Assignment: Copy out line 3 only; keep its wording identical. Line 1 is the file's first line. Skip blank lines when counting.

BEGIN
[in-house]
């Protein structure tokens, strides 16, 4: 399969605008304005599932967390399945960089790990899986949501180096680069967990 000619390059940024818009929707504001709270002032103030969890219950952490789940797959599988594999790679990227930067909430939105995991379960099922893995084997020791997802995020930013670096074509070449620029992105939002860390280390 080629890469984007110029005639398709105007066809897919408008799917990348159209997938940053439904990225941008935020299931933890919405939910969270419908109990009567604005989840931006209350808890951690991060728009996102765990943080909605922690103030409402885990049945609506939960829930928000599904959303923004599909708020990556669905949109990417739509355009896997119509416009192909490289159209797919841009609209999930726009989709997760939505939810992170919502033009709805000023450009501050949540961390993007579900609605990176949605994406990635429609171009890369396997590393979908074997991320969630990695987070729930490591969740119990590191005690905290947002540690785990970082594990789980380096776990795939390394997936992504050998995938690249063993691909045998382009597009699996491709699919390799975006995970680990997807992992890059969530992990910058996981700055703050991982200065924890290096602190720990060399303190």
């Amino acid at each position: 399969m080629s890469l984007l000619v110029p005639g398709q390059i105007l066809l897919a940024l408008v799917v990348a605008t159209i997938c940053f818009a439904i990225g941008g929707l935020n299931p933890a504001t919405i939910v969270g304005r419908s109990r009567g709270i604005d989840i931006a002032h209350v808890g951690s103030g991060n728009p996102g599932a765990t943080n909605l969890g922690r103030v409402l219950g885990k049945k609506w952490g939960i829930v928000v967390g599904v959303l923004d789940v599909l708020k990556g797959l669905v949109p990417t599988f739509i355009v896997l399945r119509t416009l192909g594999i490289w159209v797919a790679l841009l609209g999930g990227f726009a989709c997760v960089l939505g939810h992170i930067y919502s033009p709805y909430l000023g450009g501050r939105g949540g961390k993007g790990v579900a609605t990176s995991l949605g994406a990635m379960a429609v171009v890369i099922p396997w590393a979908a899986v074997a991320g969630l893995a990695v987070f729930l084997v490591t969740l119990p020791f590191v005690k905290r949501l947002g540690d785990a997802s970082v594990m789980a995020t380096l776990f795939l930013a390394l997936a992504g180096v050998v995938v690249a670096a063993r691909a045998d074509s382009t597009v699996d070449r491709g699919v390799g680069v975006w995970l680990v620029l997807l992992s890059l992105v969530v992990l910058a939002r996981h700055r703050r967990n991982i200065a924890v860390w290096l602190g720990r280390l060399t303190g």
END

């Amino acid at each position: 399969m080629s890469l984007l000619v110029p005639g398709q390059i105007l066809l897919a940024l408008v799917v990348a605008t159209i997938c940053f818009a439904i990225g941008g929707l935020n299931p933890a504001t919405i939910v969270g304005r419908s109990r009567g709270i604005d989840i931006a002032h209350v808890g951690s103030g991060n728009p996102g599932a765990t943080n909605l969890g922690r103030v409402l219950g885990k049945k609506w952490g939960i829930v928000v967390g599904v959303l923004d789940v599909l708020k990556g797959l669905v949109p990417t599988f739509i355009v896997l399945r119509t416009l192909g594999i490289w159209v797919a790679l841009l609209g999930g990227f726009a989709c997760v960089l939505g939810h992170i930067y919502s033009p709805y909430l000023g450009g501050r939105g949540g961390k993007g790990v579900a609605t990176s995991l949605g994406a990635m379960a429609v171009v890369i099922p396997w590393a979908a899986v074997a991320g969630l893995a990695v987070f729930l084997v490591t969740l119990p020791f590191v005690k905290r949501l947002g540690d785990a997802s970082v594990m789980a995020t380096l776990f795939l930013a390394l997936a992504g180096v050998v995938v690249a670096a063993r691909a045998d074509s382009t597009v699996d070449r491709g699919v390799g680069v975006w995970l680990v620029l997807l992992s890059l992105v969530v992990l910058a939002r996981h700055r703050r967990n991982i200065a924890v860390w290096l602190g720990r280390l060399t303190g």